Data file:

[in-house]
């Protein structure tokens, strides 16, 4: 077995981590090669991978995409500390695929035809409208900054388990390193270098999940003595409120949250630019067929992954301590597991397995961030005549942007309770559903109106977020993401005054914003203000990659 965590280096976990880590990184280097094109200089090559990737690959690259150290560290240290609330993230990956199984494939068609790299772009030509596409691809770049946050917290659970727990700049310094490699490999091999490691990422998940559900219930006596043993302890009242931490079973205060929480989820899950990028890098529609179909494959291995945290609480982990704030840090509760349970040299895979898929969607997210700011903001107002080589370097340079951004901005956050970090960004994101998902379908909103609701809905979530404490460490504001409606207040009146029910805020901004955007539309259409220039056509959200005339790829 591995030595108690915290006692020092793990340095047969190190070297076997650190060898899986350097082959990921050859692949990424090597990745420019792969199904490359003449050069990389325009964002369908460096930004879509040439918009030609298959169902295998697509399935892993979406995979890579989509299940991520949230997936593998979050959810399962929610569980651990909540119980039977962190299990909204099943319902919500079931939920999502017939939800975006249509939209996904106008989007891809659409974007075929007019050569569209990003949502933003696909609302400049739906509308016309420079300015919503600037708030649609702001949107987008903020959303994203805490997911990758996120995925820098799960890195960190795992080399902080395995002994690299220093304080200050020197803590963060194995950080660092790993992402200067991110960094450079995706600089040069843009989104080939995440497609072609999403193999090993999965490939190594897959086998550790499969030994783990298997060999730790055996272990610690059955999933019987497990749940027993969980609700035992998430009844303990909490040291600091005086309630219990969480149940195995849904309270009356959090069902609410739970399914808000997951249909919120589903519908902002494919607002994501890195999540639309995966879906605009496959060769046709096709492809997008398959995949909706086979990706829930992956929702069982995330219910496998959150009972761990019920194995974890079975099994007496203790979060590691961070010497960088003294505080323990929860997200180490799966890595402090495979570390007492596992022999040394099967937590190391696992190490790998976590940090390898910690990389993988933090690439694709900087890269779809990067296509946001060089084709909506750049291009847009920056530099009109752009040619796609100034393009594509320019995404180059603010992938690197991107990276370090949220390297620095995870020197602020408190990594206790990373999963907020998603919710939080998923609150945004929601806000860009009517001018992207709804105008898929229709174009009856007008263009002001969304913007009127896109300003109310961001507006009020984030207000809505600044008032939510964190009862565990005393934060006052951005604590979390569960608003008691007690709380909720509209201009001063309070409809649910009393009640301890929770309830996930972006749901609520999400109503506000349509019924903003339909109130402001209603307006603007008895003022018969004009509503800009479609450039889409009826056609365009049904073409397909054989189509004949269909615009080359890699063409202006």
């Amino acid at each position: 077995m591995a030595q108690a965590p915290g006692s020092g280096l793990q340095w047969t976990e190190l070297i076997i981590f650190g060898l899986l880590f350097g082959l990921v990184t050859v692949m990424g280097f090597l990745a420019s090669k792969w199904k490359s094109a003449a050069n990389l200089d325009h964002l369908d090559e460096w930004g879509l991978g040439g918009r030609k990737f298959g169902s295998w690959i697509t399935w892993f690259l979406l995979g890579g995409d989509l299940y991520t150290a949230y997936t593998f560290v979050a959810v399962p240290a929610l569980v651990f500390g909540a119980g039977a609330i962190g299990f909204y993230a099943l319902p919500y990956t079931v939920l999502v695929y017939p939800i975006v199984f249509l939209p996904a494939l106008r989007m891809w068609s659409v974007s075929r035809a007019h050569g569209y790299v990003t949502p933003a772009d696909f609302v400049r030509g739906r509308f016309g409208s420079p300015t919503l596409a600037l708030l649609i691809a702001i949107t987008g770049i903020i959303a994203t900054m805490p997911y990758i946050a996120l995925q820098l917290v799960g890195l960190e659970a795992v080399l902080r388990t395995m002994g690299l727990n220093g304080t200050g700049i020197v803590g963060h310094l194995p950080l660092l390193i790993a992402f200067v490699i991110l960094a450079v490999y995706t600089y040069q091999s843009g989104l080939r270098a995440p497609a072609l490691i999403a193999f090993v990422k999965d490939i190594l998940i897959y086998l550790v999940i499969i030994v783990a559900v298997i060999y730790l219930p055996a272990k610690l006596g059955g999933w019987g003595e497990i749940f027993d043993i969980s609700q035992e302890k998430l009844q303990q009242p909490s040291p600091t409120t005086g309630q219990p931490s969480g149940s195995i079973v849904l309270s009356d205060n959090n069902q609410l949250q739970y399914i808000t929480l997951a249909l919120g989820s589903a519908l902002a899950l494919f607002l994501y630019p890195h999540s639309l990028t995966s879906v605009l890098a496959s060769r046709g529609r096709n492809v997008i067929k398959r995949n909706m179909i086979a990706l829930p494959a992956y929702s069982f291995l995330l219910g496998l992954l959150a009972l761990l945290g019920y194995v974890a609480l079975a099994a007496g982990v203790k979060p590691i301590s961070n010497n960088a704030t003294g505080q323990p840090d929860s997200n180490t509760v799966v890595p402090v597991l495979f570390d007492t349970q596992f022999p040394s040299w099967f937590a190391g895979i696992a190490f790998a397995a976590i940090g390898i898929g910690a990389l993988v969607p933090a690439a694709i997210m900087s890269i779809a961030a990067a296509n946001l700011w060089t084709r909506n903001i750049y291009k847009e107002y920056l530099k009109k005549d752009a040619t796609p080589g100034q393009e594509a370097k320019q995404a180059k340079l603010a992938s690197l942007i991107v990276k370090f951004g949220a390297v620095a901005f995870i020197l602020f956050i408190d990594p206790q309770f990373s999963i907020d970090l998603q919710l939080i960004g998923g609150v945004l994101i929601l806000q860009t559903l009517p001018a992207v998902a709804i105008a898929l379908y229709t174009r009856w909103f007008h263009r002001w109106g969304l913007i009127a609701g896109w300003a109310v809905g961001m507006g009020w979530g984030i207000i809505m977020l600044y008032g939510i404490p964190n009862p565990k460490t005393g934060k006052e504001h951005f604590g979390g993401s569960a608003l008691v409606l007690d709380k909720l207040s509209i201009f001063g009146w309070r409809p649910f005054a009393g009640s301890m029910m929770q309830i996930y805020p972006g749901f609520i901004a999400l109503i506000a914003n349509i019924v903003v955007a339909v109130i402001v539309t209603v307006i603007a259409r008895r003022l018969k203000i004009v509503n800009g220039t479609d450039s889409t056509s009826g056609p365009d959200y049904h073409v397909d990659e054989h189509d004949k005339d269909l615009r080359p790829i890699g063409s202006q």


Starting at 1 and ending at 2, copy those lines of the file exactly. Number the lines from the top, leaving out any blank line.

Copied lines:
[in-house]
């Protein structure tokens, strides 16, 4: 077995981590090669991978995409500390695929035809409208900054388990390193270098999940003595409120949250630019067929992954301590597991397995961030005549942007309770559903109106977020993401005054914003203000990659 965590280096976990880590990184280097094109200089090559990737690959690259150290560290240290609330993230990956199984494939068609790299772009030509596409691809770049946050917290659970727990700049310094490699490999091999490691990422998940559900219930006596043993302890009242931490079973205060929480989820899950990028890098529609179909494959291995945290609480982990704030840090509760349970040299895979898929969607997210700011903001107002080589370097340079951004901005956050970090960004994101998902379908909103609701809905979530404490460490504001409606207040009146029910805020901004955007539309259409220039056509959200005339790829 591995030595108690915290006692020092793990340095047969190190070297076997650190060898899986350097082959990921050859692949990424090597990745420019792969199904490359003449050069990389325009964002369908460096930004879509040439918009030609298959169902295998697509399935892993979406995979890579989509299940991520949230997936593998979050959810399962929610569980651990909540119980039977962190299990909204099943319902919500079931939920999502017939939800975006249509939209996904106008989007891809659409974007075929007019050569569209990003949502933003696909609302400049739906509308016309420079300015919503600037708030649609702001949107987008903020959303994203805490997911990758996120995925820098799960890195960190795992080399902080395995002994690299220093304080200050020197803590963060194995950080660092790993992402200067991110960094450079995706600089040069843009989104080939995440497609072609999403193999090993999965490939190594897959086998550790499969030994783990298997060999730790055996272990610690059955999933019987497990749940027993969980609700035992998430009844303990909490040291600091005086309630219990969480149940195995849904309270009356959090069902609410739970399914808000997951249909919120589903519908902002494919607002994501890195999540639309995966879906605009496959060769046709096709492809997008398959995949909706086979990706829930992956929702069982995330219910496998959150009972761990019920194995974890079975099994007496203790979060590691961070010497960088003294505080323990929860997200180490799966890595402090495979570390007492596992022999040394099967937590190391696992190490790998976590940090390898910690990389993988933090690439694709900087890269779809990067296509946001060089084709909506750049291009847009920056530099009109752009040619796609100034393009594509320019995404180059603010992938690197991107990276370090949220390297620095995870020197602020408190990594206790990373999963907020998603919710939080998923609150945004929601806000860009009517001018992207709804105008898929229709174009009856007008263009002001969304913007009127896109300003109310961001507006009020984030207000809505600044008032939510964190009862565990005393934060006052951005604590979390569960608003008691007690709380909720509209201009001063309070409809649910009393009640301890929770309830996930972006749901609520999400109503506000349509019924903003339909109130402001209603307006603007008895003022018969004009509503800009479609450039889409009826056609365009049904073409397909054989189509004949269909615009080359890699063409202006």